Today, they have taken that reward and turned it into financial award over and over. Not all – but many. And some of those who have not really reaped the benefit by raping the public trust have still exhibited signs of arrogance. They have adopted this stance of being overly important to the degree that you can’t talk to them, and they are not approachable. And when you are thinking you have their ear, it is so stuffed with pompousness that they either can hear or they don’t listen.
In a blog “the Real World,” one writer, in talking about some American politicians, contends that some elected officials believe that they know better than the people they represent. This is another sign of arrogance.
Here in Antigua and Barbuda, after they are elected, some politicians seem to take the people in their constituencies for granted. They make decisions that in some cases may not be in the best interest of the people. They ram home their decisions without consultations, without educating the people, and without making (and winning) their case to the electorate. The common notion among some of these politicians is that “the people put us here to govern”.
That to them means that they have a free hand to do as they will with the people’s enterprise, the people’s future, and the people’s resources. We saw this with the last "bunch" (projects such as those involving Dato Tan and Stanford, and a plethora of other examples). We see this now with the current "bunch" – (IMF, State Insurance, purchasing deadbeat real estate properties at ridiculously high prices, etc). Who knows the backgrounds of some these deals?
Arrogantly taking the people for granted also involves being deadbeat parliamentary representatives for their constituencies. Some have totally neglected the people who put them there. Unemployment and under-employment are still high (maybe higher); crime is still high (maybe higher); school dropout is still high (maybe higher); the public debt is still high (some say it is higher)…
But the politicians who represent the people are doing well: their bank accounts are fat (and getting fatter); their investments are great (and getting greater). There is no downturn in their personal economy…
To hear these arrogant politicians tell it… they are doing the best they can. I agree. The best they can for themselves… not for their constituents.
Let me be clear… in these sunny isles, dark arrogance is on both sides of the aisle.
Recently, I heard one of the leaders in the opposing "bunch" ministering that a certain unelected member of the current administration should resign because of alleged past improprieties. Well that is nothing new… at least not to me. I have long claimed that those who jump fences cannot be trusted. However, that aside, the leader who was clamoring for his former colleague, the fence jumper, to resign from the current administration, is also alleged to have issues of impropriety leveled against him. His strenuous criticism of his former colleague does not come from a place of enlightened change… it comes from a place of enshrined arrogance: “How dare you make one million dollars when I only got $100,000?”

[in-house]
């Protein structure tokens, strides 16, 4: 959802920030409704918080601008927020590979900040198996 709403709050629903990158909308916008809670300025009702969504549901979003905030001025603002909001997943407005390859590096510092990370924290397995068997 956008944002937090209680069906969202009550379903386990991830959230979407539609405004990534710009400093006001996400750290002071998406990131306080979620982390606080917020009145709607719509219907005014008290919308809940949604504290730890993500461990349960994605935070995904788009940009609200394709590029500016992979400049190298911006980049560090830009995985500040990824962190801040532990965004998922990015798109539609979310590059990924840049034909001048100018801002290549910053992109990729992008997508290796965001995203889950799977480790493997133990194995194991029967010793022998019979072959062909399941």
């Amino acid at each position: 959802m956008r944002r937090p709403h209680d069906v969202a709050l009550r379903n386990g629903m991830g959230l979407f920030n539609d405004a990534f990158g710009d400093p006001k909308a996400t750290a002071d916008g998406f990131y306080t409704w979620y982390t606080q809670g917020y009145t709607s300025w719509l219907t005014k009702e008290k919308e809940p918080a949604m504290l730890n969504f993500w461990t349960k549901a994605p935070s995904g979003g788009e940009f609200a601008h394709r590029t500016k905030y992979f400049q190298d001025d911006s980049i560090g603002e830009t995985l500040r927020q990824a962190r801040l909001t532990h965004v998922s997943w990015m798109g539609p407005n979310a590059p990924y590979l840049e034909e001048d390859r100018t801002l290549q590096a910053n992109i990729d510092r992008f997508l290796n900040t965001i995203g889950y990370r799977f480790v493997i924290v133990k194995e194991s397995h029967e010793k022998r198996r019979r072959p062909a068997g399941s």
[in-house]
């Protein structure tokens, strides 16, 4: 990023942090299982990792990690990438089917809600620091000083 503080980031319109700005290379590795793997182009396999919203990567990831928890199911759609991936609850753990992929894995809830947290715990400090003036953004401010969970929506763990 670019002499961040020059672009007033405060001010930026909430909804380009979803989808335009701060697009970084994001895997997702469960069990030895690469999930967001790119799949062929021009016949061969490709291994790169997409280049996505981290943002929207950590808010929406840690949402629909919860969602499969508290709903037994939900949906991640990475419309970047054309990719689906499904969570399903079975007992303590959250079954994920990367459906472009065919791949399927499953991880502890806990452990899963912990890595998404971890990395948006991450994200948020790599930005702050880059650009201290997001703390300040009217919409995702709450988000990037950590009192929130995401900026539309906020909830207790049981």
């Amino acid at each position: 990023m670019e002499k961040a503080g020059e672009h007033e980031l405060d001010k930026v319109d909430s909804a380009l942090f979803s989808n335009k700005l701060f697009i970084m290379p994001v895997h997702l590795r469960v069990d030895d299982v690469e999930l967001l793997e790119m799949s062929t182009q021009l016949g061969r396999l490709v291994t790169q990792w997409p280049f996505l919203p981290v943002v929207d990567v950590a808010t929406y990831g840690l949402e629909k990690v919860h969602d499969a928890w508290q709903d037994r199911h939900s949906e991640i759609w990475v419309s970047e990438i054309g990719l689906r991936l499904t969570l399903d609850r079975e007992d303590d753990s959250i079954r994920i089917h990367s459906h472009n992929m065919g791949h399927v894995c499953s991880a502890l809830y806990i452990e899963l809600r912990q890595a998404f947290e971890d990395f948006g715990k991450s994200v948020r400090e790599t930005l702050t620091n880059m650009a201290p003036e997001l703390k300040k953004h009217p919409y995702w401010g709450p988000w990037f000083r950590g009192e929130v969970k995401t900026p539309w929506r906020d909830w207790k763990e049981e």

So what are we to do?
I don’t think that arrogance among the elected will ever go away. So what we, the electorate, must do is rigorously and unapologetically hold their feet to the fire.
This means that we cannot accept illicit or unethical behavior from any politician. This means that we must demand and get total transparency from elected representatives. This means that those who seek public office must agree to have their private dealings made totally transparent. This means that political leaders must demonstrate that they are employed by all the people – including those who did not vote for them. This means that politicians must get the people’s acquiescence on important matters such as those that impact our daily lives and the future lives of our children.
We must develop strong and stringent legal practices with institutions that have teeth so that we can investigate and hold potential political criminals accountable.
We, all Antiguans and Barbudans, must put every representative of the public trust under public scrutiny. And if their behaviors do not stand up to the ethical standards that we set and they agree to, then they must feel the weight of the people’s outrage.
We can no longer allow any politician – beloved or respected – to take us for granted. Those days are gone.
Dr Marcus M Mottley is a Clinical Psychologist, author and organizational consultant. His latest book “Radical Thoughts – Empowering Perspectives” has just been released and is available at Best of Books or online at Amazon.com. Dr Mottley can be reached at